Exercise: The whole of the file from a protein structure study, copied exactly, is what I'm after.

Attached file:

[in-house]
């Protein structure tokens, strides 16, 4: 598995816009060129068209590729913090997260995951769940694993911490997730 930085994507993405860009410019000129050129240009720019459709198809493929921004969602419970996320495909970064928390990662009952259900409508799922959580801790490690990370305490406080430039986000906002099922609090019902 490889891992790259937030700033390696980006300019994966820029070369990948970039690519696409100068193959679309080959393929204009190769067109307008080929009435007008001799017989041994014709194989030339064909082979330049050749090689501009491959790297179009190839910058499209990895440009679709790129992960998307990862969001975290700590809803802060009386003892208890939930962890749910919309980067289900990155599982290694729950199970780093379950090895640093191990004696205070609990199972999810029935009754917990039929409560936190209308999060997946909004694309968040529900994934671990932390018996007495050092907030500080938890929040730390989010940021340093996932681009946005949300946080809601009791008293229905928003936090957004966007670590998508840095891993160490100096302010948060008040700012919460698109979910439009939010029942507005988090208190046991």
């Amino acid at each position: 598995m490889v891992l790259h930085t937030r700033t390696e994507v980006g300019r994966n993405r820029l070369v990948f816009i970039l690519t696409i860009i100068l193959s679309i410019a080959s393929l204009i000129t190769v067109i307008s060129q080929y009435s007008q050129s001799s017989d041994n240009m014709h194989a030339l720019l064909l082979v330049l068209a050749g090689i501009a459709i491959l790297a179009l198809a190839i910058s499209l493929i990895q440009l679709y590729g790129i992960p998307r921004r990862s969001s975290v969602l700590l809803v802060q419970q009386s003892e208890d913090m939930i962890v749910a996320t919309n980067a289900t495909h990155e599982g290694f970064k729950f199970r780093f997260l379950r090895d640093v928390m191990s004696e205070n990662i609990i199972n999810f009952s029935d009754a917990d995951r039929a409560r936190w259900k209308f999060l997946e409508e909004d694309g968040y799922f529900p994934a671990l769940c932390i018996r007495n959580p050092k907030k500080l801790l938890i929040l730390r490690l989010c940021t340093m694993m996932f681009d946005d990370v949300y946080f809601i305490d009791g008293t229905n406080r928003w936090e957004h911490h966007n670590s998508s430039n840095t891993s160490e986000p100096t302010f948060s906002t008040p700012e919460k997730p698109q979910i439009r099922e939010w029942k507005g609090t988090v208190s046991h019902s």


[in-house]
């Protein structure tokens, strides 16, 4: 598995816009060129068209590729913090997260995951769940694993911490997730 930085994507993405860009410019000129050129240009720019459709198809493929921004969602419970996320495909970064928390990662009952259900409508799922959580801790490690990370305490406080430039986000906002099922609090019902 490889891992790259937030700033390696980006300019994966820029070369990948970039690519696409100068193959679309080959393929204009190769067109307008080929009435007008001799017989041994014709194989030339064909082979330049050749090689501009491959790297179009190839910058499209990895440009679709790129992960998307990862969001975290700590809803802060009386003892208890939930962890749910919309980067289900990155599982290694729950199970780093379950090895640093191990004696205070609990199972999810029935009754917990039929409560936190209308999060997946909004694309968040529900994934671990932390018996007495050092907030500080938890929040730390989010940021340093996932681009946005949300946080809601009791008293229905928003936090957004966007670590998508840095891993160490100096302010948060008040700012919460698109979910439009939010029942507005988090208190046991």
């Amino acid at each position: 598995m490889v891992l790259h930085t937030r700033t390696e994507v980006g300019r994966n993405r820029l070369v990948f816009i970039l690519t696409i860009i100068l193959s679309i410019a080959s393929l204009i000129t190769v067109i307008s060129q080929y009435s007008q050129s001799s017989d041994n240009m014709h194989a030339l720019l064909l082979v330049l068209a050749g090689i501009a459709i491959l790297a179009l198809a190839i910058s499209l493929i990895q440009l679709y590729g790129i992960p998307r921004r990862s969001s975290v969602l700590l809803v802060q419970q009386s003892e208890d913090m939930i962890v749910a996320t919309n980067a289900t495909h990155e599982g290694f970064k729950f199970r780093f997260l379950r090895d640093v928390m191990s004696e205070n990662i609990i199972n999810f009952s029935d009754a917990d995951r039929a409560r936190w259900k209308f999060l997946e409508e909004d694309g968040y799922f529900p994934a671990l769940c932390i018996r007495n959580p050092k907030k500080l801790l938890i929040l730390r490690l989010c940021t340093m694993m996932f681009d946005d990370v949300y946080f809601i305490d009791g008293t229905n406080r928003w936090e957004h911490h966007n670590s998508s430039n840095t891993s160490e986000p100096t302010f948060s906002t008040p700012e919460k997730p698109q979910i439009r099922e939010w029942k507005g609090t988090v208190s046991h019902s």